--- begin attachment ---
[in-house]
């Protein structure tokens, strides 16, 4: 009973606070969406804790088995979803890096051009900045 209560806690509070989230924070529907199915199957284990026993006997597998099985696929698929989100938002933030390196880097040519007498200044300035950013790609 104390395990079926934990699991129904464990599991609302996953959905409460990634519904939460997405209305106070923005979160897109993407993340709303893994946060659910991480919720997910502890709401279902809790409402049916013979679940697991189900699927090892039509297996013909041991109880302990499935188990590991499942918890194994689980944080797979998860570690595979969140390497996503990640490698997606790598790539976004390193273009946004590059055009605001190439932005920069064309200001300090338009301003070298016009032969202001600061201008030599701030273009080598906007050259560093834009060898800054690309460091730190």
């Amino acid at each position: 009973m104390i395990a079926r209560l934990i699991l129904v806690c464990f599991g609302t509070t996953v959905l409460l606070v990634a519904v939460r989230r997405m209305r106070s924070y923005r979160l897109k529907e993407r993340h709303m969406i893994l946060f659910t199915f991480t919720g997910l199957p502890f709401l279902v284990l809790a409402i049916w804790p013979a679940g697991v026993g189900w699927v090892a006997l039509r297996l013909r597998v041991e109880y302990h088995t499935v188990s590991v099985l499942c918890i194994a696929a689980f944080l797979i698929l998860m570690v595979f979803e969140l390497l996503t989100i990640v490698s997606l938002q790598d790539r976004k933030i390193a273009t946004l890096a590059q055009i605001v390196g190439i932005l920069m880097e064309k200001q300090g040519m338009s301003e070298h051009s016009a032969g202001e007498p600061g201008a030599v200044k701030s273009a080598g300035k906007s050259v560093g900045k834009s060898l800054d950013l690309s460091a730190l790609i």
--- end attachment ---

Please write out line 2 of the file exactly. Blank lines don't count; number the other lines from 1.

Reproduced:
């Protein structure tokens, strides 16, 4: 009973606070969406804790088995979803890096051009900045 209560806690509070989230924070529907199915199957284990026993006997597998099985696929698929989100938002933030390196880097040519007498200044300035950013790609 104390395990079926934990699991129904464990599991609302996953959905409460990634519904939460997405209305106070923005979160897109993407993340709303893994946060659910991480919720997910502890709401279902809790409402049916013979679940697991189900699927090892039509297996013909041991109880302990499935188990590991499942918890194994689980944080797979998860570690595979969140390497996503990640490698997606790598790539976004390193273009946004590059055009605001190439932005920069064309200001300090338009301003070298016009032969202001600061201008030599701030273009080598906007050259560093834009060898800054690309460091730190």